Tuesday, November 13, 2007

Economic principles

Yesterday, I had a conversation with someone who, in addition to being a very wise man I have always looked up to, is a regular reader of this blog. While he himself probably hasn't been a regular rider of public transportation in Winnipeg since streetcars powered by clean and renewable energy wooshed and clanged down Portage Avenue, he offered some logical insight into today's proposed fare hike of an astonishing 25 cents.

If you want more customers, he said, you lower the price. You don't raise the price. In the private market--which Sam Katz and his grovelling host of sycopants on city council fancy themselves emulating--sharply increasing the price on anything will put you out of business in a hurry. Businesses that offer lower prices stay competitive. Transit can stay competitive, and lure potential part-time riders: citizens who own cars [or are regular cyclists or pedestrians] by lowering the flat fare. [This could be done by subsidizing public transit more, and depending on fare box revenue less. Winnipeg's fare-box revenue is around 52% of it's total operating budget, while in Vancouver, fare box revenue is only 37%] "It's an economic principle," he said.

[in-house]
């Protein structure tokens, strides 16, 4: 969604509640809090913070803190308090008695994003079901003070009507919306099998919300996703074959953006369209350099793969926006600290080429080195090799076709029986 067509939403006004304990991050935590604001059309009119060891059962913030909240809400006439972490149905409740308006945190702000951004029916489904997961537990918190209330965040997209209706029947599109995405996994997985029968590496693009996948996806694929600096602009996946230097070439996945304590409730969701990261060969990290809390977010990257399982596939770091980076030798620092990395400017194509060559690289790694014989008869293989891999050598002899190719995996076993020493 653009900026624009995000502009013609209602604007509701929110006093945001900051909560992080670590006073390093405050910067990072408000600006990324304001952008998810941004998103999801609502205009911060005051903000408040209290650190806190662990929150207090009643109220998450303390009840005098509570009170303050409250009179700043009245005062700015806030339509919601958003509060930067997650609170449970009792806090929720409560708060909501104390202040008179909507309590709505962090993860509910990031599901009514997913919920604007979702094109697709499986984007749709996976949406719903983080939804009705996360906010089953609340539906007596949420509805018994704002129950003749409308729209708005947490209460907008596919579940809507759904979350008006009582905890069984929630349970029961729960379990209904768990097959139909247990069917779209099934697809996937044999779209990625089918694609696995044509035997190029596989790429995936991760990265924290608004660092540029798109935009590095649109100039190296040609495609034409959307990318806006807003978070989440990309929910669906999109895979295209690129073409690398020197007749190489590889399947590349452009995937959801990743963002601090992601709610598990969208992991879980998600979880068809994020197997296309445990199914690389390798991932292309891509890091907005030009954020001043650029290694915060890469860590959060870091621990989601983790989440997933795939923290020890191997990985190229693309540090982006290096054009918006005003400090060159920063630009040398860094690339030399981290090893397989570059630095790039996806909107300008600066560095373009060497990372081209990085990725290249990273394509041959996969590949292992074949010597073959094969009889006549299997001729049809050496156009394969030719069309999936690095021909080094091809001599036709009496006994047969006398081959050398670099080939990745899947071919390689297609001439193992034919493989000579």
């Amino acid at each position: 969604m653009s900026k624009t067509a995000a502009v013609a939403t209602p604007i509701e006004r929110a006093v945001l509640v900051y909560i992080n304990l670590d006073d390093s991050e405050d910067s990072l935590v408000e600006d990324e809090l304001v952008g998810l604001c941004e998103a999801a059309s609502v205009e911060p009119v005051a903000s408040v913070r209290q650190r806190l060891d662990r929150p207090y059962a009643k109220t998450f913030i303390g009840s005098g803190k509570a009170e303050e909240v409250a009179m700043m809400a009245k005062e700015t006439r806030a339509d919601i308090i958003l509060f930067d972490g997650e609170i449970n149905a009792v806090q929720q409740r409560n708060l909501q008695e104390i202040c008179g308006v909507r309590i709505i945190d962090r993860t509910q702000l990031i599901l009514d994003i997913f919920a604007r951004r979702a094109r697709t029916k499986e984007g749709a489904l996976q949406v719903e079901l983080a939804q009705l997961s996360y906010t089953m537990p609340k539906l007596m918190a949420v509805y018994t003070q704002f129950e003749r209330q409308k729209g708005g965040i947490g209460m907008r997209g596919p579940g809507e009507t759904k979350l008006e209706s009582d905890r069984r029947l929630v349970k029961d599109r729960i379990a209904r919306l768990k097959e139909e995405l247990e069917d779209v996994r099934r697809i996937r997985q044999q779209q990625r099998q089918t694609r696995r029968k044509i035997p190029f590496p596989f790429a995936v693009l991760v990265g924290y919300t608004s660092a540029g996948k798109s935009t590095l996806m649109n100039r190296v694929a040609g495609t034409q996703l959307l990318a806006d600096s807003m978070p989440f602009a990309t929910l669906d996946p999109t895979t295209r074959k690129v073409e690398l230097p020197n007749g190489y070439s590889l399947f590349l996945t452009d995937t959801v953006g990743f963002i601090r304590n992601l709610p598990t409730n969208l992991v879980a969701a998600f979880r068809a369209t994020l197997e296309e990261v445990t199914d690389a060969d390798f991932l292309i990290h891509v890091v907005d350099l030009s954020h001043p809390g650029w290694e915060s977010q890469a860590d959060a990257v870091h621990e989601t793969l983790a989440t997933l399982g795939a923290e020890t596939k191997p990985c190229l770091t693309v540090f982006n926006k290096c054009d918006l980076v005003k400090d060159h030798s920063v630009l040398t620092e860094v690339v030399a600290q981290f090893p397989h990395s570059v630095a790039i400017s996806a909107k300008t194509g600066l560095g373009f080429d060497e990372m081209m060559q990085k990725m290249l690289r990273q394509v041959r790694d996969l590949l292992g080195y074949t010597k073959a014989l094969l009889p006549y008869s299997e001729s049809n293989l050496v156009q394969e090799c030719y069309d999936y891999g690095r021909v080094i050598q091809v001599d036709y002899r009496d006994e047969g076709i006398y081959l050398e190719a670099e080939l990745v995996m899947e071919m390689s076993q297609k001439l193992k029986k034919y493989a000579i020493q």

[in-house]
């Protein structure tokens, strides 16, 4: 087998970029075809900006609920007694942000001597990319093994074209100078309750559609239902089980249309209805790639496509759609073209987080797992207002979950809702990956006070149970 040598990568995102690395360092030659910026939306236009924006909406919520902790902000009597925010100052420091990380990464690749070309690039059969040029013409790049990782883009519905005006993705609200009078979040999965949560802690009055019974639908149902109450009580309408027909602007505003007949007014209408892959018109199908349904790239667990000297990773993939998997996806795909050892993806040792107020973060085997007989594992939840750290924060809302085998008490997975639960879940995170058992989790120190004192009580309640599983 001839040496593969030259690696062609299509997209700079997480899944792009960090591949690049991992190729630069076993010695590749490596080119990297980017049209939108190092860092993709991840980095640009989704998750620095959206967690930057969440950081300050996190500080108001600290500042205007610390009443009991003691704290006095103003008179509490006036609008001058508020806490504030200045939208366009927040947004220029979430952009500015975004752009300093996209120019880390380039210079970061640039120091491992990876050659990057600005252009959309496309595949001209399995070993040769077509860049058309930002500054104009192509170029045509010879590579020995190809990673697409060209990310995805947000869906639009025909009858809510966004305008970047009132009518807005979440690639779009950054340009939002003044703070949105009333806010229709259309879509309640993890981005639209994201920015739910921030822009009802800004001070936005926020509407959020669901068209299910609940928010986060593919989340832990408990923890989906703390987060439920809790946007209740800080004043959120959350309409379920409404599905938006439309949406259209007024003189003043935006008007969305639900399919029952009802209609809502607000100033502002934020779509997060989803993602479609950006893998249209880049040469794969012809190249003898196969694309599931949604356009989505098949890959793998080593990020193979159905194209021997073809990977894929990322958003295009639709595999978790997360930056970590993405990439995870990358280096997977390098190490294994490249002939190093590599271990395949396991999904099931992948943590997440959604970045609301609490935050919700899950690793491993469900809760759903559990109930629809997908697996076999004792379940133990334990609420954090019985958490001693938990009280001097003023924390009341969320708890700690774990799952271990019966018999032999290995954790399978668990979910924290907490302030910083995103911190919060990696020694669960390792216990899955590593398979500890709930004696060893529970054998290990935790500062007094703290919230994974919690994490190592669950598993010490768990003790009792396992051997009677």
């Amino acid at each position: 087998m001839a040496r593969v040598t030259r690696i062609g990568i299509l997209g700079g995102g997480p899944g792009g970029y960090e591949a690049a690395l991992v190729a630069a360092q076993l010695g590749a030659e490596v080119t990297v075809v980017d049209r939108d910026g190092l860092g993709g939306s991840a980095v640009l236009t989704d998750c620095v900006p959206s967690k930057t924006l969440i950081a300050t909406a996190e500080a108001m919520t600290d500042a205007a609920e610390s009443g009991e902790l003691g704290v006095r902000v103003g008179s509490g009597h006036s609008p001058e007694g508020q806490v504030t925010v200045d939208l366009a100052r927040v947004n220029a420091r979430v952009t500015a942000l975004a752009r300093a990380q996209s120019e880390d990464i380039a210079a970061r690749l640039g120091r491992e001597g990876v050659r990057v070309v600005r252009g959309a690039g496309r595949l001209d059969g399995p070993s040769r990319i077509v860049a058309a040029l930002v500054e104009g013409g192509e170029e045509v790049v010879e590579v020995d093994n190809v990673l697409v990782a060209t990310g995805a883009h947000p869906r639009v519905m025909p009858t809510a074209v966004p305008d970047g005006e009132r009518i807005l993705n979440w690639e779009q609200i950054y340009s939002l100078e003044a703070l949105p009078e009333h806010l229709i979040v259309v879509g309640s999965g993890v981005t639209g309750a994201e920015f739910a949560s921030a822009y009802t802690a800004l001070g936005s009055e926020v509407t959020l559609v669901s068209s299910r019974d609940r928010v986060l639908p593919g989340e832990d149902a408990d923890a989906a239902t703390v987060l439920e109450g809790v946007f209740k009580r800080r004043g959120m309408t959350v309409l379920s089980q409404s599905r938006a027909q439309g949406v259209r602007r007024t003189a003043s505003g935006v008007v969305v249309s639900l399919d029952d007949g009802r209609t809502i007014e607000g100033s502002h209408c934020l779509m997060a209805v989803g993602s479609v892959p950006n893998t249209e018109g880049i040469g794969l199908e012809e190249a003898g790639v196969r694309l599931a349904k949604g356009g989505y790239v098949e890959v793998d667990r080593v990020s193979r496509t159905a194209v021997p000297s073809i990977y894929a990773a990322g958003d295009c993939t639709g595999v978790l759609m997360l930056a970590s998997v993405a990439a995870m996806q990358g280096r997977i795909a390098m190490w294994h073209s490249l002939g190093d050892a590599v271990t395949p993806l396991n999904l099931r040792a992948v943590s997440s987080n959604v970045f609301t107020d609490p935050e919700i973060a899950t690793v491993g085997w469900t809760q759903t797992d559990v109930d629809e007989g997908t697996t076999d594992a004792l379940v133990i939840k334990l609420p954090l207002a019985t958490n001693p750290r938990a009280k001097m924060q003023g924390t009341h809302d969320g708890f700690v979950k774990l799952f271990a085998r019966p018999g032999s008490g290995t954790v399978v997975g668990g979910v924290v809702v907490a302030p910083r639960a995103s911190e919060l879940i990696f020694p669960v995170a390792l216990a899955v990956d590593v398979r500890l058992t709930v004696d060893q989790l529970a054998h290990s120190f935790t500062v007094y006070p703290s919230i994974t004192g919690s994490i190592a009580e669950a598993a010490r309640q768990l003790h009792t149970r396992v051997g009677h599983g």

The Goldeyes' ball park is a prime example of this, he explained. The stands are filled not because Winnipeg is neccessarily a baseball town, but because ticket prices are low: it's good value for your money. Many people who go to Goldeyes don't even know who the visiting team is. They just go because it's a decent little park that can offer a fun night out that won't break the bank. As a baseball club owner, Sam Katz is able to understand this. As a mayor, he doesn't seem to get it.

[If the Goldeyes ball club raised ticket prices by 12.5%, and justified it with vague, unsubstantiated talk about bringing a major league franchise to the city one day, would people believe it enough to pay the higher ticket price?]

The difference between the Goldeyes and transit, I replied, is that Sam Katz actually cares about the Goldeyes. Public transit, meanwhile, is something that is there to be milked to death. The less money the City has to invest in transit, the more it can spend on expanding roads like Chief Peguis Trail and Kenaston Boulevard.

Anyway, for those who are Facebook inclined, I invite you to join the "Stop Winnipeg Transit's Proposed Fare hike" group that was founded today.


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